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Lauryn Seering

Lauryn Seering

FFRF learned that Tropic Isles Elementary School, North Fort Myers, Fla., planned a fifth-grade field trip to a church which was hosting a walk-through play entitled "Drug House Odyssey."

Staff Attorney Andrew Seidel wrote the school district on Feb. 12 informing them that the field trip was unconstitutional: "Taking public school students to a church, a place covered with religious iconography, is an endorsement of that church's religion."

Lee County Schools Superintendent Nancy Graham responded Feb. 16, stating that she shared FFRF's concern that the district's participation "not present any impression that the School District is attempting to indoctrinate students into a religious belief."

The district chose to postpone the event and consider an alternative site, she said.

Bennett Elementary School in McKinney, Texas, removed hand sanitizer bottles that displayed the Lord's Prayer and the logo of a church. "Religion is a divisive force in public schools," wrote Staff Attorney Sam Grover. "Though the school may accept donations from religious entities such as churches, the school still must comply with the Establishment Clause in its use of those items."

FFRF's complainant reported on Feb. 18 that the prayers had been removed and the church logos replaced with school logos.

Eastern Local School District, Reedsville, Ohio, removed two religious posts after a car accident claimed the life of a former Eastern High School student. The posts called for "prayer warriors" to "lift all of [those involved in the accident] up in prayer."

Senior Staff Attorney Rebecca Markert wrote Superintendent Michele Filon a letter on Feb. 12. "We are sensitive to the fact that sharing such tragic news can be a difficult and emotional task. Expressing condolences over this situation was correct, but we wish to remind the District that it must ensure that it remains neutral on matters of religion." FFRF received word Feb. 19 that the posts had been removed.

Quehanna Boot Camp, an adult correctional facility in Karthaus, Pa., will not include prayers in future graduation ceremonies. Staff Attorney Sam Grover wrote the camp Feb. 3 to object to the pastor-led prayers.

The Department of Corrections responded Feb. 13, writing that the invocation and benediction portions of the ceremony would be removed.

Haskins Learning Center, a K-8 public school in Pratt, Kan., is presenting in-service training to teachers about religious proselytizing after FFRF again objected to the school's practices.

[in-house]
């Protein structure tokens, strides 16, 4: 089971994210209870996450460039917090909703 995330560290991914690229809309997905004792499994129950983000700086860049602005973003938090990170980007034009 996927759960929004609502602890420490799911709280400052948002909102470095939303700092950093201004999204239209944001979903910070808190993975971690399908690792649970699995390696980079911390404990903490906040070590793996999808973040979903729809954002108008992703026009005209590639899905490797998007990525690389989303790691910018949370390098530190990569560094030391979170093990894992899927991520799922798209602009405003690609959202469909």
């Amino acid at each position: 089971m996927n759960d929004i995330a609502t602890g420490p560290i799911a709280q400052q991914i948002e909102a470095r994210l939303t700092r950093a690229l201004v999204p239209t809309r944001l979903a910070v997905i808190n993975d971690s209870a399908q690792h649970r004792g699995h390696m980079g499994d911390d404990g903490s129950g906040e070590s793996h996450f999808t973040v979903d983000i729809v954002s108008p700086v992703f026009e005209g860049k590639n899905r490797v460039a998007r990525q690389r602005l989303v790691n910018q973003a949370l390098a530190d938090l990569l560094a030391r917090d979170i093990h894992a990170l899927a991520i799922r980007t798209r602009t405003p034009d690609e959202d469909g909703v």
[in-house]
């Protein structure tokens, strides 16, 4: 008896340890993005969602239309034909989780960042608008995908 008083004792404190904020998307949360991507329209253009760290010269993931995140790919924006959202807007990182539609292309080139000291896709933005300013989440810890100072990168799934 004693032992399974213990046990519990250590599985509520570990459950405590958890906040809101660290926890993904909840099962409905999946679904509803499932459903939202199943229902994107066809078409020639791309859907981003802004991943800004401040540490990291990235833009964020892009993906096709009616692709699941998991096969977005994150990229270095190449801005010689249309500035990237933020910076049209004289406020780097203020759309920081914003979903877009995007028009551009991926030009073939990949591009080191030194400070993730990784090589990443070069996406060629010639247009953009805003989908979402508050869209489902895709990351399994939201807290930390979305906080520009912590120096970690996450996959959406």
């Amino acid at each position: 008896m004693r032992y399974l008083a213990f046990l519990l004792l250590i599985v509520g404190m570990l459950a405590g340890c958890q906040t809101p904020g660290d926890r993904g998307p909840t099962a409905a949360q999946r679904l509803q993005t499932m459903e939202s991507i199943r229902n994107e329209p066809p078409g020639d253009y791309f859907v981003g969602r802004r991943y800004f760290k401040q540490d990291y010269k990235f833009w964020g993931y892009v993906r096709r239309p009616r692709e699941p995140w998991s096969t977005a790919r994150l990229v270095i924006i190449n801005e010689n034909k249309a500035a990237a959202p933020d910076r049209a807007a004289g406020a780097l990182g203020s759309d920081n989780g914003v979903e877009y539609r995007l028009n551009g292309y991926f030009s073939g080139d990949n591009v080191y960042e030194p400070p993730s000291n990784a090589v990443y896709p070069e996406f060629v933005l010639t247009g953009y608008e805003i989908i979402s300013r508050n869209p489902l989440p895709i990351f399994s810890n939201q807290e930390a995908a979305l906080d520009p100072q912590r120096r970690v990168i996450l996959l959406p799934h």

Just six weeks earlier, the school had agreed to stop prayer at school events. But the day after the first response, FFRF received a report that teachers had distributed gifts to students with attached tags quoting the biblical John 3:16.

An attorney for the school told Staff Attorney Andrew Seidel on Feb. 9 that he had in-services scheduled with instructional and administrative staff.

Ravenswood Middle School in Ripley, W.Va., has taken down crosses that were previously displayed on school property.

Staff Attorney Patrick Elliott wrote Jackson County Schools on Jan. 20 after learning that multiple crosses were placed in a garden near an entrance to the school. One included the word "FAITH" and two verses from the New Testament.

"We are sensitive to the possibility that the crosses and angels are meant as a memorial. However, it is the school's constitutional obligation to find a religiously neutral means of expressing remembrance in a memorial display," wrote Elliott.

The district responded Feb. 6 to say that the crosses had been removed.

Unified School District 219 in Kansas has stopped a Minneola Elementary School teacher from distributing bibles to students. In a letter sent Jan. 30, Staff Attorney Andrew Seidel informed the district, "When a school distributes religious literature to its students, it entangles itself with that religious message."

Superintendent Mark Walker responded Feb. 6: "The district has taken prompt action to visit with the teacher and inform the entire staff that allowing the Gideons to distribute Bibles on school property is not allowed and should not happen again."

FFRF is a non-profit, educational organization. All dues and donations are deductible for income-tax purposes.

FFRF has received a 4 star rating from Charity Navigator

 

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